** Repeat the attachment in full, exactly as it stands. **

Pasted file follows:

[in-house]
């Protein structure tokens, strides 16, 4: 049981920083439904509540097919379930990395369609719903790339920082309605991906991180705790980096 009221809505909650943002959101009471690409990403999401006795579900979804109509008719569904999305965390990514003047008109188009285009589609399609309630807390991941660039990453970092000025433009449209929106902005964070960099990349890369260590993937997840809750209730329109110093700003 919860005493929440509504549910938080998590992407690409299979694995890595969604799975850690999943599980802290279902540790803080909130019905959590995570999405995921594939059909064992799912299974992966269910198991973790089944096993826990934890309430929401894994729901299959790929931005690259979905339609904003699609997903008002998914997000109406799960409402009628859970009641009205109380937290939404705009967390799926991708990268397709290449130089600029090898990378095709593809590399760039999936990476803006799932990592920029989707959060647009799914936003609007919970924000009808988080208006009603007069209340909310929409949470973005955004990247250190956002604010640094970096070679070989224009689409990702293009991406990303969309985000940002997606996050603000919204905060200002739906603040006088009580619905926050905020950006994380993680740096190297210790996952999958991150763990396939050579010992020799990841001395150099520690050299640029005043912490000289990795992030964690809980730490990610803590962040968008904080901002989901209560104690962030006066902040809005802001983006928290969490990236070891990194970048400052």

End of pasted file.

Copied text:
[in-house]
């Protein structure tokens, strides 16, 4: 049981920083439904509540097919379930990395369609719903790339920082309605991906991180705790980096 009221809505909650943002959101009471690409990403999401006795579900979804109509008719569904999305965390990514003047008109188009285009589609399609309630807390991941660039990453970092000025433009449209929106902005964070960099990349890369260590993937997840809750209730329109110093700003 919860005493929440509504549910938080998590992407690409299979694995890595969604799975850690999943599980802290279902540790803080909130019905959590995570999405995921594939059909064992799912299974992966269910198991973790089944096993826990934890309430929401894994729901299959790929931005690259979905339609904003699609997903008002998914997000109406799960409402009628859970009641009205109380937290939404705009967390799926991708990268397709290449130089600029090898990378095709593809590399760039999936990476803006799932990592920029989707959060647009799914936003609007919970924000009808988080208006009603007069209340909310929409949470973005955004990247250190956002604010640094970096070679070989224009689409990702293009991406990303969309985000940002997606996050603000919204905060200002739906603040006088009580619905926050905020950006994380993680740096190297210790996952999958991150763990396939050579010992020799990841001395150099520690050299640029005043912490000289990795992030964690809980730490990610803590962040968008904080901002989901209560104690962030006066902040809005802001983006928290969490990236070891990194970048400052």